Condition: Calculus Of Kidney

Use these Health Check-up tools to learn more

How are people coping?

Who else is affected?

Members in the community range from 2 to 68 years old

See them

How are you feeling?

You're one of the first to share your symptoms. Thanks for making a difference

Tell us

About Calculus Of Kidney

Calculus of kidney, also called renal calculus or more commonly known as kidney stones, is a condition in which waste materials from urine in the kidneys forms a solid, hard stone. Calculus of kidney symptoms include severe pain in the back or groin area, along with changes in urine, fever, vomiting, and nausea. Pain may strike quickly, and suddenly disappear. Calculus of kidney most commonly occurs as a result of dehydration. Calculus of kidney treatment may require medications to help dissolve the stone, but many kidney stones pass on their own with the help of drinking plenty of fluids and some pain-relieving medication.

Most effective Calculus Of Kidney treatments reported by our membersLogin to add your rating >

  • How effective?
    How common?
    Description
  • No treatments have been listed

Most severe Calculus Of Kidney symptoms reported by our membersLogin to add your rating >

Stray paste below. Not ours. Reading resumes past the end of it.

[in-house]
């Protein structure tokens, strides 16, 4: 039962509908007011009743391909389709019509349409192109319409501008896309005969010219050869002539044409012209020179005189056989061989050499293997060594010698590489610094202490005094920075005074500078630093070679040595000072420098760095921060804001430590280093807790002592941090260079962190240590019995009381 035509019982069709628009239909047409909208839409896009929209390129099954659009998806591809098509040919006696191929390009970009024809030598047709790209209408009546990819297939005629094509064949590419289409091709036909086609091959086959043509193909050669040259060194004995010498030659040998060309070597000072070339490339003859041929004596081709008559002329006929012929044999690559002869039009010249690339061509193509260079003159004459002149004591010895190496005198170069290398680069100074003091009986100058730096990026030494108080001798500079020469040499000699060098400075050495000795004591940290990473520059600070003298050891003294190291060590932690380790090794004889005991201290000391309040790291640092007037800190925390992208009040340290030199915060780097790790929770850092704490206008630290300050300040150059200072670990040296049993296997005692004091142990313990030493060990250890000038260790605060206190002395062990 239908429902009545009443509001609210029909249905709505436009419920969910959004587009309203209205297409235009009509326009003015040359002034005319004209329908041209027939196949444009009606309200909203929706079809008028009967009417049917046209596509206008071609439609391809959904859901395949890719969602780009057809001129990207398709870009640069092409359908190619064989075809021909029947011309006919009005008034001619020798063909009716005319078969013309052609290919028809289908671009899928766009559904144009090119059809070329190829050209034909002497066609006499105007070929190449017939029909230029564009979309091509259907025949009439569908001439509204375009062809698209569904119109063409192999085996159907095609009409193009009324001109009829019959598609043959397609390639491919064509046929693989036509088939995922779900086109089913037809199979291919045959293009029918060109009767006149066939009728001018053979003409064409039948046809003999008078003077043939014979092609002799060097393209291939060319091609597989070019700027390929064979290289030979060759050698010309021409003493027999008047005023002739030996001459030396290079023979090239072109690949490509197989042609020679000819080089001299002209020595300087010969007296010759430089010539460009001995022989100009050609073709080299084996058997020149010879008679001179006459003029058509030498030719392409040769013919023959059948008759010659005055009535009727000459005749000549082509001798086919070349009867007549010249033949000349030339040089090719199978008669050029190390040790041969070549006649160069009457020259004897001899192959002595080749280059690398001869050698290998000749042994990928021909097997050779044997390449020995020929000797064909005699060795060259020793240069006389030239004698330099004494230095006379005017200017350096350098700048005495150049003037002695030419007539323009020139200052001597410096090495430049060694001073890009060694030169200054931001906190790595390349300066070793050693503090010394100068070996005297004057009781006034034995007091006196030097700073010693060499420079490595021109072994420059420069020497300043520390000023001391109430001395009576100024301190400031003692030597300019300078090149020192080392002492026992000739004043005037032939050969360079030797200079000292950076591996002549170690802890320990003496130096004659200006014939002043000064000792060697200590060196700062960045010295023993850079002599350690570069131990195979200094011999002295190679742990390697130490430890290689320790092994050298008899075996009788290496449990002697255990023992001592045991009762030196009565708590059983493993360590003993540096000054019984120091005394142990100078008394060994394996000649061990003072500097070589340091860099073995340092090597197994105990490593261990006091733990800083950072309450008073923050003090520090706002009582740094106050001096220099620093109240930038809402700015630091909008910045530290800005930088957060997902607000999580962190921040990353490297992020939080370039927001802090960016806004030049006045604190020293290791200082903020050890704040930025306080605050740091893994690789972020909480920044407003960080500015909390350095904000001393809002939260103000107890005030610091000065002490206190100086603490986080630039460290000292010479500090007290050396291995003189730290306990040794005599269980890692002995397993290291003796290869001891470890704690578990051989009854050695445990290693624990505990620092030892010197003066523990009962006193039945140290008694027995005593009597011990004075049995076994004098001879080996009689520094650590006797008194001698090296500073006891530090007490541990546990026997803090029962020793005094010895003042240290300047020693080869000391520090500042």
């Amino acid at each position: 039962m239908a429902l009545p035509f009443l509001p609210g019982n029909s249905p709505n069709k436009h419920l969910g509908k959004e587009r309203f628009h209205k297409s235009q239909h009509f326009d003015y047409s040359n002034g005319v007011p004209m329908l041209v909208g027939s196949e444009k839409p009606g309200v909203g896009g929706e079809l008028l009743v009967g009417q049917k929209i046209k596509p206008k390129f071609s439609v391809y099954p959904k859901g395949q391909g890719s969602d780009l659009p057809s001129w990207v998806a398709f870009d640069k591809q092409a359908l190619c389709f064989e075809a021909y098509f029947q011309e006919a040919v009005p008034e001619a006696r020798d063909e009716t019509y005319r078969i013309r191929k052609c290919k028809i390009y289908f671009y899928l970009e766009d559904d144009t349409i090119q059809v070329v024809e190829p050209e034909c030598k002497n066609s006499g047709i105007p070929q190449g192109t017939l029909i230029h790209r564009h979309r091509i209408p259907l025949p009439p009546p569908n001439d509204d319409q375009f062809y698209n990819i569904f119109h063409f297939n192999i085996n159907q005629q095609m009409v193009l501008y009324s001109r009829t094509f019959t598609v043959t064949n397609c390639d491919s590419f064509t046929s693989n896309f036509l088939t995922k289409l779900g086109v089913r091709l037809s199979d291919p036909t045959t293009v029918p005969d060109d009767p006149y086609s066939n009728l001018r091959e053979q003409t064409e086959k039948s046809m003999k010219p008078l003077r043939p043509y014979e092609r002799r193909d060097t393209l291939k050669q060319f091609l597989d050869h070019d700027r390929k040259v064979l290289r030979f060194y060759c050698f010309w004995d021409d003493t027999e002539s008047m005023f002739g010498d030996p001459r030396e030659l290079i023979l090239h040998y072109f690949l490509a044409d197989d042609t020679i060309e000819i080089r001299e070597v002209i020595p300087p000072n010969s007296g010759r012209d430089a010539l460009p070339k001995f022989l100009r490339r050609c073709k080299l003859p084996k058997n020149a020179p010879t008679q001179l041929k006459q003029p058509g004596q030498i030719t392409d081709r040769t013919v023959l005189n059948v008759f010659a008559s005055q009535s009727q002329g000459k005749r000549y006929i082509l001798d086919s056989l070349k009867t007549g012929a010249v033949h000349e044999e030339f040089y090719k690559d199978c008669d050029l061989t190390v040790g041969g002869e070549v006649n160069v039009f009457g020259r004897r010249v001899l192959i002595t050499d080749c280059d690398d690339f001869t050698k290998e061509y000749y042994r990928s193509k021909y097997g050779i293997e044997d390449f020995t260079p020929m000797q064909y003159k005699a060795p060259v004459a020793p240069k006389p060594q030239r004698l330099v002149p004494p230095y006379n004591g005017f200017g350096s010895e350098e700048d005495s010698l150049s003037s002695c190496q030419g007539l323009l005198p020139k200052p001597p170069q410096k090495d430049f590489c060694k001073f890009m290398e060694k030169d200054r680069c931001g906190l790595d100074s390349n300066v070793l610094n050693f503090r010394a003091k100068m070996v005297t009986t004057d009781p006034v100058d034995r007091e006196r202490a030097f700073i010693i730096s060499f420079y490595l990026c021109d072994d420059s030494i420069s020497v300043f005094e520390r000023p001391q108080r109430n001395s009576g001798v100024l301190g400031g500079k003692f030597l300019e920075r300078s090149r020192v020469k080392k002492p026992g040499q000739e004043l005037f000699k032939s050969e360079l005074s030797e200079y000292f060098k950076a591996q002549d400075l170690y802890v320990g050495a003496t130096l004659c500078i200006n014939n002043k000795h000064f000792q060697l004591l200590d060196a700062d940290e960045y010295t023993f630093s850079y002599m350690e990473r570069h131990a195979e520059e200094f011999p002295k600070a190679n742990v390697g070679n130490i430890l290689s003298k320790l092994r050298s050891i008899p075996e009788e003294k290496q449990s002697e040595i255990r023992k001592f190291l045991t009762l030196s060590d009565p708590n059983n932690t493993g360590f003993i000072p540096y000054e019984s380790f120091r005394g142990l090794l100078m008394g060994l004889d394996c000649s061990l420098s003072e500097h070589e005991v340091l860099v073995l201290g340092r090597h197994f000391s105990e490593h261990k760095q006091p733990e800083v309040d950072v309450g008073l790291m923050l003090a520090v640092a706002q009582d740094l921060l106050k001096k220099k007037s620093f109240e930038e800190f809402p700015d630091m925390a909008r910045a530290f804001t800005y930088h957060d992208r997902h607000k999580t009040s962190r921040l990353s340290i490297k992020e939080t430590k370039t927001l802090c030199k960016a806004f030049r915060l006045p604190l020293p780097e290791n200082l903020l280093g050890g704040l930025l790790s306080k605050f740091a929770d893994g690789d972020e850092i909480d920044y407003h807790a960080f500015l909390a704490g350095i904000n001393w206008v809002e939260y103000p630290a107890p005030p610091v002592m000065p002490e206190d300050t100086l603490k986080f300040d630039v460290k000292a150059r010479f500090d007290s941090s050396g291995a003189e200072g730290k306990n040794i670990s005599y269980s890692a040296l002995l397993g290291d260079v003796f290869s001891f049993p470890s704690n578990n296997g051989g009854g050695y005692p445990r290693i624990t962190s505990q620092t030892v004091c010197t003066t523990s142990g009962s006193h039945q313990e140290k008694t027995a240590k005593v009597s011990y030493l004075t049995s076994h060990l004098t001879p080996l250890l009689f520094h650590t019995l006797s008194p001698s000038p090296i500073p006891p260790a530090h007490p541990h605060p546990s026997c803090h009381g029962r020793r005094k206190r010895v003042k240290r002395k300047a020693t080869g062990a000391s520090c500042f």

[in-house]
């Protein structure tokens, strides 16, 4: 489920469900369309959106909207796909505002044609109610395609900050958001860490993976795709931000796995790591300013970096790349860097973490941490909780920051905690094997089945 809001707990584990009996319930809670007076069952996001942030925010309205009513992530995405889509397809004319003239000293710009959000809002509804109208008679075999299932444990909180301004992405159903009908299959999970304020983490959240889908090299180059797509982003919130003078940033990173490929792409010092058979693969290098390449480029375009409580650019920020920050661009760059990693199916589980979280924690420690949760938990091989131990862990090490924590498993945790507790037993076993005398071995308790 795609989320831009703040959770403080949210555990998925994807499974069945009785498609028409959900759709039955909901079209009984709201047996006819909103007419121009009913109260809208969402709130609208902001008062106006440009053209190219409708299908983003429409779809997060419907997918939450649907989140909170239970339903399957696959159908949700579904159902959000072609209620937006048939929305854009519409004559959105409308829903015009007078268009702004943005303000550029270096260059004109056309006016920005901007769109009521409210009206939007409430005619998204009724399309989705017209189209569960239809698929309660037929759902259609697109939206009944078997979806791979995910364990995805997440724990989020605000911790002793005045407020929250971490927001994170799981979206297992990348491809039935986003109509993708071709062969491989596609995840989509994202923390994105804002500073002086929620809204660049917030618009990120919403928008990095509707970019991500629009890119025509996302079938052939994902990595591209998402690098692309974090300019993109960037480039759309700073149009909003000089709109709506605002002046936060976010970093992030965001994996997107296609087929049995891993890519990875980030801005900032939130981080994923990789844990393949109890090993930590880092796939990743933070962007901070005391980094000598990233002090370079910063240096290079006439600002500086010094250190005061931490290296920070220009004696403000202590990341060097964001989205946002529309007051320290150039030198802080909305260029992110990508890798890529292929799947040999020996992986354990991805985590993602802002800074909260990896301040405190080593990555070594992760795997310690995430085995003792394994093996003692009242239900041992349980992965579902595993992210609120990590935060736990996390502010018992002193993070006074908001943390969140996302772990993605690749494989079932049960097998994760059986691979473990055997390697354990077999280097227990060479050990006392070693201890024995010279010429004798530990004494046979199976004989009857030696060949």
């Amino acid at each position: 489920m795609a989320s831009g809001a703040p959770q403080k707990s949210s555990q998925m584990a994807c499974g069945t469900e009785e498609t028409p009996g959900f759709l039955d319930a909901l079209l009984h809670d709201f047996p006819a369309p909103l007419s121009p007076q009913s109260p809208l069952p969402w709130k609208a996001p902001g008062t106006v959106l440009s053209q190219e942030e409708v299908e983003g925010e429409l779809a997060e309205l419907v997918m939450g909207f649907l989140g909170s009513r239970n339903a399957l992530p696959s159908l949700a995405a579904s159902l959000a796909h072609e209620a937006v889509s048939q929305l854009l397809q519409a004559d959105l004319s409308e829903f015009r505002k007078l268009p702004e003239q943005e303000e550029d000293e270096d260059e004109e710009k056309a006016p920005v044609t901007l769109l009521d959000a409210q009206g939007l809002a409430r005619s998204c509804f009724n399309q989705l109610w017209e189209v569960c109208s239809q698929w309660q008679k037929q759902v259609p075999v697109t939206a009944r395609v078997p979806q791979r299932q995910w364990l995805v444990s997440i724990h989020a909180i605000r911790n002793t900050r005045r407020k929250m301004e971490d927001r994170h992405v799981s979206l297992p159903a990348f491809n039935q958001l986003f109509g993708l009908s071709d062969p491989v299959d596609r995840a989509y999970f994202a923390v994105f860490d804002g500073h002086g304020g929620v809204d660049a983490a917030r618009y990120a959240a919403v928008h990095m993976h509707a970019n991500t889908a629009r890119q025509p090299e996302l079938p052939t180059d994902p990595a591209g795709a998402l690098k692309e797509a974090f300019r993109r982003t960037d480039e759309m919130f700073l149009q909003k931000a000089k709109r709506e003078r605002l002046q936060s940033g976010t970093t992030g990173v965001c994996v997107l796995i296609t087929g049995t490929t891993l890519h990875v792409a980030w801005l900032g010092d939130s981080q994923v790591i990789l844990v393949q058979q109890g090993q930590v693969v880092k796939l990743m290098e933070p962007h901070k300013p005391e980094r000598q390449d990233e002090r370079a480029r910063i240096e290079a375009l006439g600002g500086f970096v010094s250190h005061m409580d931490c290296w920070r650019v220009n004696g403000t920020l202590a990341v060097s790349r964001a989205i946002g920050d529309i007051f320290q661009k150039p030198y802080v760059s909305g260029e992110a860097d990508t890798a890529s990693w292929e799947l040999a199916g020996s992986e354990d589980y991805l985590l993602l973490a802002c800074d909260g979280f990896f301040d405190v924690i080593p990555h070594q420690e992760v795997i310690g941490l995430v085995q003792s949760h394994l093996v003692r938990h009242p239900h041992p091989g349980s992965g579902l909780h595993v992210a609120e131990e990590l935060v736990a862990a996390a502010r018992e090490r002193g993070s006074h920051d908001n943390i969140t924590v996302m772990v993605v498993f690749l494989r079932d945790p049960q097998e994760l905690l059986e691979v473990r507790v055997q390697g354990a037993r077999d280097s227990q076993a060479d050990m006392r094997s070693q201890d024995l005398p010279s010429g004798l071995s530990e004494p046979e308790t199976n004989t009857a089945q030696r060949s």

Connect with people like you when you join!

People near you with Calculus Of Kidney

Treatment Symptom Age Gender

Read what others are saying about Calculus Of Kidney

Calculus Kidney on the left side. Pain constantly from severe to a dull ache. 7/13/2014 at 09:46 PM
Was this review helpful? Yes

Join the conversation

You must be a member to join the conversation.

Join now for FREE to learn and share about your condition with other members

See questions people are asking. Or ask your own

There are no topics for this condition yet
advertisement
V2012.311.925.327
Last updated on Oct 24 2014 at 21:01
Disclaimer: The list and ratings above are for informational purposes only, and is intended to supplement, not substitute for, the expertise and judgment of your physician, pharmacist or other healthcare professional. The goal of the information is to provide you with a comprehensive view of all available treatments, but should not be construed to indicate that use of any one treatment is safe, appropriate, or effective for you. Decisions about use of a new treatment, or about a change in your current treatment plan, should be in consultation with your doctor or other healthcare professional.